# Mathematical induction

• Aug 29th 2010, 02:07 PM
cozza
Mathematical induction
Hi, the question I have is:

a) Use mathematical induction to prove that

$\sum\frac{1}{r(r+2)}=\frac{3}{4}-\frac{2n+3}{2(n+1)(n+2)}$ for n=1,2,3...

b) Deduce that

$\sum\frac{1}{r(r+2)}<\frac{3}{4}$ for n=1,2,3...

For a) I have the following, so far:

Let p(n) be the variable proposition $\sum\frac{1}{r(r+2)}=\frac{3}{4}-\frac{2n+3}{2(n+1)(n+2)}$

For n=1, the sum is
$\frac{1}{1(1+2)}=\frac{1}{3}$

The right hand side gives:
$\frac{3}{4}-\frac{2*1+3}{2(1+1)(1+2)}=\frac{1}{3}$

So p(1) is tue.

Assuming p(k) is true, I get:
$\sum\frac{1}{r(r+2)}=\frac{1}{3}+\frac{1}{8}+\frac {1}{15}+...+\frac{1}{k(k+2)}=\frac{3}{4}-\frac{2k+3}{2(k+1)(k+2)}$

next I tried to deduce that p(k+1) is true, that is:
$\sum\frac{1}{r(r+2)}=\frac{1}{3}+\frac{1}{8}+\frac {1}{15}+...+\frac{1}{k(k+2)}+\frac{1}{(k+1)(k+3)}= \frac{3}{4}-\frac{2(k+1)+3}{2(k+2)(k+3)}$

Is this right so far?

• Aug 29th 2010, 02:11 PM
yeKciM
Quote:

Originally Posted by cozza
Hi, the question I have is:

a) Use mathematical induction to prove that

$\sum\frac{1}{r(r+2)}=\frac{3}{4}-\frac{2n+3}{2(n+1)(n+2)}$ for n=1,2,3...

b) Deduce that

$\sum\frac{1}{r(r+2)}<\frac{3}{4}$ for n=1,2,3...

For a) I have the following, so far:

Let p(n) be the variable proposition $\sum\frac{1}{r(r+2)}=\frac{3}{4}-\frac{2n+3}{2(n+1)(n+2)}$

For n=1, the sum is
$\frac{1}{1(1+2)}=\frac{1}{3}$

The right hand side gives:
$\frac{3}{4}-\frac{2*1+3}{2(1+1)(1+2)}=\frac{1}{3}$

So p(1) is tue.

Assuming p(k) is true, I get:
$\sum\frac{1}{r(r+2)}=\frac{1}{3}+\frac{1}{8}+\frac {1}{15}+...+\frac{1}{k(k+2)}=\frac{3}{4}-\frac{2k+3}{2(k+1)(k+2)}$

next I tried to deduce that p(k+1) is true, that is:
$\sum\frac{1}{r(r+2)}=\frac{1}{3}+\frac{1}{8}+\frac {1}{15}+...+\frac{1}{k(k+2)}+\frac{1}{(k+1)(k+3)}= \frac{3}{4}-\frac{2(k+1)+3}{2(k+2)(k+3)}$

Is this right so far?

yes :D

just now add that $\displaystyle \frac {1}{(k+1)(k+3)}$ to the $\displaystyle \frac {3}{4} -\frac {2k+3}{2(k+1)(k+2) }$
• Aug 29th 2010, 02:11 PM
Yes, you are summing from r=1 to r=n.
fine so far.
• Aug 30th 2010, 03:36 AM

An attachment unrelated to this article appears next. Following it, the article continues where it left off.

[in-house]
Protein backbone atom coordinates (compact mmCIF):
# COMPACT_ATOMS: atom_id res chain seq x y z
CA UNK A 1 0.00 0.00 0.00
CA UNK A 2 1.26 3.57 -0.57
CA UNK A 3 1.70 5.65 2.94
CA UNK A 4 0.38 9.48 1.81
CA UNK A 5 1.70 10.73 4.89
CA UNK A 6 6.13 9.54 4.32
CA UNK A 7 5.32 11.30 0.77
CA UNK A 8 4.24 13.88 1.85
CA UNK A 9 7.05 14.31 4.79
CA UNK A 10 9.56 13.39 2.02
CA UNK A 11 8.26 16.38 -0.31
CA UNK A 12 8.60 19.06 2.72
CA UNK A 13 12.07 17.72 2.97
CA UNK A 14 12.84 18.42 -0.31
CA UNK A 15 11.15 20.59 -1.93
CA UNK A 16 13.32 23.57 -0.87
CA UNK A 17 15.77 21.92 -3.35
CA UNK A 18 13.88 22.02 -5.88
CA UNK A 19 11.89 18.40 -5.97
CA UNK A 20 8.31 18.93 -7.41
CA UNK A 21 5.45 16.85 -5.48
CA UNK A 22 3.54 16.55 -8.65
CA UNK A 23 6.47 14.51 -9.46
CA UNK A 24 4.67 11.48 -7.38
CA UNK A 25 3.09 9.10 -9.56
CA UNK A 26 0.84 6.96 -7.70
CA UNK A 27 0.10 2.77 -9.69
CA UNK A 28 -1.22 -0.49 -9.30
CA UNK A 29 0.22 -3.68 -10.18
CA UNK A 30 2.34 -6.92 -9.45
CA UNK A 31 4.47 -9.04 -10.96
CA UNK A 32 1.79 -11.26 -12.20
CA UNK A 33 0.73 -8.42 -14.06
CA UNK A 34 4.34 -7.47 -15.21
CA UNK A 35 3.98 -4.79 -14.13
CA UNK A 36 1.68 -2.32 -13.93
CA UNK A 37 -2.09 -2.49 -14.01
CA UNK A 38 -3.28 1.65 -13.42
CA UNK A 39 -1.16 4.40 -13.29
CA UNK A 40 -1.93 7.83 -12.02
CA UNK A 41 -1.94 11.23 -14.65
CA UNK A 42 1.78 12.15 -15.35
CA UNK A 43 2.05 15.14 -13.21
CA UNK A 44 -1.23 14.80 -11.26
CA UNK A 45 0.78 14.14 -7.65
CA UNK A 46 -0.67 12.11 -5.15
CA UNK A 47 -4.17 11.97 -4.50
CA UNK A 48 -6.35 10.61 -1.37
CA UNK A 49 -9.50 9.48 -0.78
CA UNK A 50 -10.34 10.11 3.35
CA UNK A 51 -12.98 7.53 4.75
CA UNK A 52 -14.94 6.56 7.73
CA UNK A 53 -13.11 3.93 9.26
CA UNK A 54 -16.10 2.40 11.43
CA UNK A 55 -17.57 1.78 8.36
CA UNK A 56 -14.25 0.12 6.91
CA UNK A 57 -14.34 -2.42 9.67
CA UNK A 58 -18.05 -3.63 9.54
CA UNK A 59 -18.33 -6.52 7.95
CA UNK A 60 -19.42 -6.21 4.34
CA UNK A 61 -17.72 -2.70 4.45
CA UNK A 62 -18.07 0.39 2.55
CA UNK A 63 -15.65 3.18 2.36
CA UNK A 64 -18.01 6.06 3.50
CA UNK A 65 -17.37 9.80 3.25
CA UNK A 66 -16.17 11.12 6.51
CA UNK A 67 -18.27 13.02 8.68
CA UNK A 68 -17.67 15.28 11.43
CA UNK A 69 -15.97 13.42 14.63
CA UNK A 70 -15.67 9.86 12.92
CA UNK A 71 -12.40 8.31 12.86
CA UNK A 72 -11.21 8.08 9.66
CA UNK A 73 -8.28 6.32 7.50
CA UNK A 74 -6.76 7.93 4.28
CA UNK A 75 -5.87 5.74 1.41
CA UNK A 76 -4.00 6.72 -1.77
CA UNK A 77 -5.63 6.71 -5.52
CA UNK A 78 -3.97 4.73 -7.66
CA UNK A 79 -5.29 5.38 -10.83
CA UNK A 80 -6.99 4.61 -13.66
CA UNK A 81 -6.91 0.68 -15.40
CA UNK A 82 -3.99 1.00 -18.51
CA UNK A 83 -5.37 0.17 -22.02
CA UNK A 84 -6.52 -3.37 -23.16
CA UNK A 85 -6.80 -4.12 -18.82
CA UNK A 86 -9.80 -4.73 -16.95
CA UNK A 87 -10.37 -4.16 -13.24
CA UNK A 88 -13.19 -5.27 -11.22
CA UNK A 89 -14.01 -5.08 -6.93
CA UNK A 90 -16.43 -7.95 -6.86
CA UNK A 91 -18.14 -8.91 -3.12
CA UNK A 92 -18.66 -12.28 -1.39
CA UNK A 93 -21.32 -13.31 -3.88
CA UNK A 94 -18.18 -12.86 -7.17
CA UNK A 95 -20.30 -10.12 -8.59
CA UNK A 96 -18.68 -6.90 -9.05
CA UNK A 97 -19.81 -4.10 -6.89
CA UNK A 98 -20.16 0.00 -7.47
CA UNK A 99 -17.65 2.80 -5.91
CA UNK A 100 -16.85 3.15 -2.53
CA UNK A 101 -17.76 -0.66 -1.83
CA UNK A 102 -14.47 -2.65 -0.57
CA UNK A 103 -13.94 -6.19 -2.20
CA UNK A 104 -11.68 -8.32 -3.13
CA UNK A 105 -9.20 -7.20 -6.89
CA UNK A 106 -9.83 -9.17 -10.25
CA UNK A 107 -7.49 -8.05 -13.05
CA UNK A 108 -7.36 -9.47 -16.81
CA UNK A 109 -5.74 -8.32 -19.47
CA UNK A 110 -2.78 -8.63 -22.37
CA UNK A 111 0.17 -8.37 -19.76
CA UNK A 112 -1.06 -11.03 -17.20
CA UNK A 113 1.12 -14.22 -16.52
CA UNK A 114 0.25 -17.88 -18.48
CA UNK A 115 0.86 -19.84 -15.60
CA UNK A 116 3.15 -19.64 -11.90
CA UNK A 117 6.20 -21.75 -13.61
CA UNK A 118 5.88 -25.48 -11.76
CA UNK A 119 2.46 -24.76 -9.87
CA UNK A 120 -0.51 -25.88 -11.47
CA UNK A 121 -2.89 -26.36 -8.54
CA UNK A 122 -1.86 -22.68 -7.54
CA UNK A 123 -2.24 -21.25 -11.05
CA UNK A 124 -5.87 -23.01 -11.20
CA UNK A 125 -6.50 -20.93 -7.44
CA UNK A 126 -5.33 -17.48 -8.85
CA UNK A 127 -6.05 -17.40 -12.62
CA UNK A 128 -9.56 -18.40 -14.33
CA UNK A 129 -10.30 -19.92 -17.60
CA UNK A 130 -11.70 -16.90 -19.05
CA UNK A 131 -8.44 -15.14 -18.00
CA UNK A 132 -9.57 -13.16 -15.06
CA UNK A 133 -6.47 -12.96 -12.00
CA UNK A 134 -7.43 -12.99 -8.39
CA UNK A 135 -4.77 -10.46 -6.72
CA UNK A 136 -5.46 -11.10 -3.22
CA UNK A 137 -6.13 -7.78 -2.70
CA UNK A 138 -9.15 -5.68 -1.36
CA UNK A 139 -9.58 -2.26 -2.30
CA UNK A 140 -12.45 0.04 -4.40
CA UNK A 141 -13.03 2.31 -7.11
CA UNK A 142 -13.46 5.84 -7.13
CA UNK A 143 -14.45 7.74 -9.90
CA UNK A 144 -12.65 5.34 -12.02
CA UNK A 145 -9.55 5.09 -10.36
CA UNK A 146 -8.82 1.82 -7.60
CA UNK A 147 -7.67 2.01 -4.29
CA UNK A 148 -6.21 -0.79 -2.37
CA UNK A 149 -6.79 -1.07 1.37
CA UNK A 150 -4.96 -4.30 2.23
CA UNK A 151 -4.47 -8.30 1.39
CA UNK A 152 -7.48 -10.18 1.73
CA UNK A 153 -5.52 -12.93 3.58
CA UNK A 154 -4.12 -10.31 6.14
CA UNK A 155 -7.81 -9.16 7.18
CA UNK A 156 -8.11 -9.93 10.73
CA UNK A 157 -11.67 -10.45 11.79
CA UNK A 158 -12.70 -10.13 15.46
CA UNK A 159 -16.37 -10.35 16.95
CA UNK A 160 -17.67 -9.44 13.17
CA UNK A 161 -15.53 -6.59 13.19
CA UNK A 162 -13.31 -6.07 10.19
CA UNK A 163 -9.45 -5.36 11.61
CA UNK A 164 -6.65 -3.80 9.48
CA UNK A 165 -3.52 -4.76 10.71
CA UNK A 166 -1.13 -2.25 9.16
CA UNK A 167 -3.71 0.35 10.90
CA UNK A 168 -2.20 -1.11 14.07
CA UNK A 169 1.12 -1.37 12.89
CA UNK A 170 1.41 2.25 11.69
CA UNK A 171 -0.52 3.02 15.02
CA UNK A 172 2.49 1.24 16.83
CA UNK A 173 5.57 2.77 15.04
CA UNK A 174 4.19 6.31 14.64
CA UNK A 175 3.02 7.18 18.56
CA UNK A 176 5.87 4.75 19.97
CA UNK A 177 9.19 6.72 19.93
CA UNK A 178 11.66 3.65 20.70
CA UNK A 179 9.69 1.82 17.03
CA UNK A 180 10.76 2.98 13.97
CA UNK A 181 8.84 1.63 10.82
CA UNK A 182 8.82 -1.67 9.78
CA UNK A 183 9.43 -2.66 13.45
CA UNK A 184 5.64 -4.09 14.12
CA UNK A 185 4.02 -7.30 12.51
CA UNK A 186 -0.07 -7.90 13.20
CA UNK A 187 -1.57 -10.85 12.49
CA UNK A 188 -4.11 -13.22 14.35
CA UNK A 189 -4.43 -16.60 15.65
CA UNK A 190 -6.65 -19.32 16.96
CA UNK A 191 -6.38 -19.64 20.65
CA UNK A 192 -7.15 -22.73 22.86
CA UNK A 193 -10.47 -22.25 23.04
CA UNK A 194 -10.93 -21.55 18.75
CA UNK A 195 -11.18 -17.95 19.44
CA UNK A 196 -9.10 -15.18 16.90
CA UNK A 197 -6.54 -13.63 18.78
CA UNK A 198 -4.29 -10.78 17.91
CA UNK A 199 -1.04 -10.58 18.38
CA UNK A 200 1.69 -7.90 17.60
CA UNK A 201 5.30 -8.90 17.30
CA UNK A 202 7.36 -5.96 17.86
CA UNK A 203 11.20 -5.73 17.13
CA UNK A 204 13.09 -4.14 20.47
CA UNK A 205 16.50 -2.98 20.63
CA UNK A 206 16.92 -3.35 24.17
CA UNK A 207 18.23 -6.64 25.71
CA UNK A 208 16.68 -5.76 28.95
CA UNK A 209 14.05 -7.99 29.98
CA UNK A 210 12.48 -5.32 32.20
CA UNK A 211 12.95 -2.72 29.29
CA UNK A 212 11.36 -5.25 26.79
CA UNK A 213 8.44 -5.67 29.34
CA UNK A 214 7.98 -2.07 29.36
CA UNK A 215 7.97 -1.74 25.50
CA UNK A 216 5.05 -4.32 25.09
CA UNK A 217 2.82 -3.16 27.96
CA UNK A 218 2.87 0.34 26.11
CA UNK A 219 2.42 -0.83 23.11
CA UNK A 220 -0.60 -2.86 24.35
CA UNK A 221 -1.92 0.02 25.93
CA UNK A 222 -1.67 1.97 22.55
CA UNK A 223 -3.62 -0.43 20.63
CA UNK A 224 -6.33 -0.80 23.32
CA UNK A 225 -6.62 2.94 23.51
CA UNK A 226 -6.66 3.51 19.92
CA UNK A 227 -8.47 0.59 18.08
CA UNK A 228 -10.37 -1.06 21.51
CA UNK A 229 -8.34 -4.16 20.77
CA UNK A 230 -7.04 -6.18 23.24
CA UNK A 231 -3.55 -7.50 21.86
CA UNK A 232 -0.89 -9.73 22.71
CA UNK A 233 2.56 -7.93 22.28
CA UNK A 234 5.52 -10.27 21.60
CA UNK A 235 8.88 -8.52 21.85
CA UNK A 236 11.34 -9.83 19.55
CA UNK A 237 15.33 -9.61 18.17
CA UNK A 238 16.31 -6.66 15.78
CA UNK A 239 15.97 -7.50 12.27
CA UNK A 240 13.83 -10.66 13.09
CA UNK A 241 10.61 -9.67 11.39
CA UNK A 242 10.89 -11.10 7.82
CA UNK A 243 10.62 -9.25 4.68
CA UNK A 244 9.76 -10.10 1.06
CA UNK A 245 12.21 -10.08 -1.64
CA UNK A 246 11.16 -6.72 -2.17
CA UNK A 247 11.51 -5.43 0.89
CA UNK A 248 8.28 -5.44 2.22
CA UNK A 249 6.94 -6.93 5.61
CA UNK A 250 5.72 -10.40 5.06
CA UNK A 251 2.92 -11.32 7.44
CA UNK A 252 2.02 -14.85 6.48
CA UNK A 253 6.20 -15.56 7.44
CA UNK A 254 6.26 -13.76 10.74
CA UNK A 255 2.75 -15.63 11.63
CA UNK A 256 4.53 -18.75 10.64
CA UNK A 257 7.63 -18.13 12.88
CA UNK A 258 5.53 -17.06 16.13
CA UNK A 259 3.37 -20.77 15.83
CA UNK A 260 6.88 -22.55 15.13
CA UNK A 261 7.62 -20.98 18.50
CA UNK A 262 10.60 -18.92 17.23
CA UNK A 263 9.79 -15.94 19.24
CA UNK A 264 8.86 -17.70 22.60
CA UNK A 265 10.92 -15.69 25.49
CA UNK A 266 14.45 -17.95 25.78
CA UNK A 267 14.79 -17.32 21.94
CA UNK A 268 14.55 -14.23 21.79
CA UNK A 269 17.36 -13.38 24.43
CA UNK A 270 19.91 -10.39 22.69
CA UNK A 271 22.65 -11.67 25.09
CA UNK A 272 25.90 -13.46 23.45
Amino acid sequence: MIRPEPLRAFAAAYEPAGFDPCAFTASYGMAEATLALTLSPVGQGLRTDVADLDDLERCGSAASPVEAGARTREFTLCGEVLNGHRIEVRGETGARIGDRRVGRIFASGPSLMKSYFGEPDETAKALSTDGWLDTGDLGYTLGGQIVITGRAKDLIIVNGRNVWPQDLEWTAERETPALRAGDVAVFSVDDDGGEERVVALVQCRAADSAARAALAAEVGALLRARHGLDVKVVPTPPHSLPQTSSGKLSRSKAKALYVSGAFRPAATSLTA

cozza
Quote:

Originally Posted by yeKciM
yes :D

just now add that $\displaystyle \frac {1}{(k+1)(k+3)}$ to the $\displaystyle \frac {3}{4} -\frac {2k+3}{2(k+1)(k+2) }$

I am struggling with the algebra involved in doing the actual sum:

$\frac{3}{4}-\frac{2k+3}{2(k+1)(k+2)}+\frac{1}{(k+1)(k+3)}$

Are you able to give me any pointers? (Happy)
• Aug 30th 2010, 06:54 AM
Quote:

Originally Posted by cozza
I am struggling with the algebra involved in doing the actual sum:

$\frac{3}{4}-\frac{2k+3}{2(k+1)(k+2)}+\frac{1}{(k+1)(k+3)}$

Are you able to give me any pointers? (Happy)

$\displaystyle\sum_{r=1}^k\frac{1}{r(r+2)}=\frac{3} {4}-\frac{2k+3}{2(k+1)(k+2)}$

$\displaystyle\sum_{r=1}^{k+1}\frac{1}{r(r+2)}=\fra c{3}{4}-\frac{2(k+1)+3}{2(k+2)(k+3)}$

If you can show that P(k+1) will be definately true if P(k) is true,
then you will have completed the inductive step.

We use $\displaystyle\sum_{r=1}^{k+1}\frac{1}{r(r+2)}=\sum _{r=1}^k\frac{1}{r(r+2)}+\frac{1}{(k+1)(k+3)}$

If P(k) is true, then we need to check if

$\displaystyle\frac{3}{4}-\frac{2k+3}{2(k+1)(k+2)}+\frac{1}{(k+1)(k+3)}=\fra c{3}{4}-\frac{2(k+1)+3}{2(k+2)(k+3)}$

The fraction 3/4 is irrelevant to comparing the LHS and RHS of the immediately above,
hence we want to know if

$\displaystyle\frac{1}{(k+1)(k+3)}-\frac{2k+3}{2(k+1)(k+2)}=-\frac{2k+5}{2(k+2)(k+3)}$

or

$\displaystyle\frac{2k+3}{2(k+1)(k+2)}-\frac{2}{2(k+1)(k+3)}=\frac{2k+5}{2(k+2)(k+3)}$

One way to check if the LHS equals the RHS is to multiply the 1st term of the LHS by $\displaystyle\frac{k+3}{k+3}$

and multiply the 2nd term of the LHS by $\displaystyle\frac{k+2}{k+2}$

and then multiply both sides (RHS and LHS) by $(k+1).$
Then both sides will have a common denominator, so you only need compare numerators.

If you prefer, you could post the steps you've taken and we can check your work.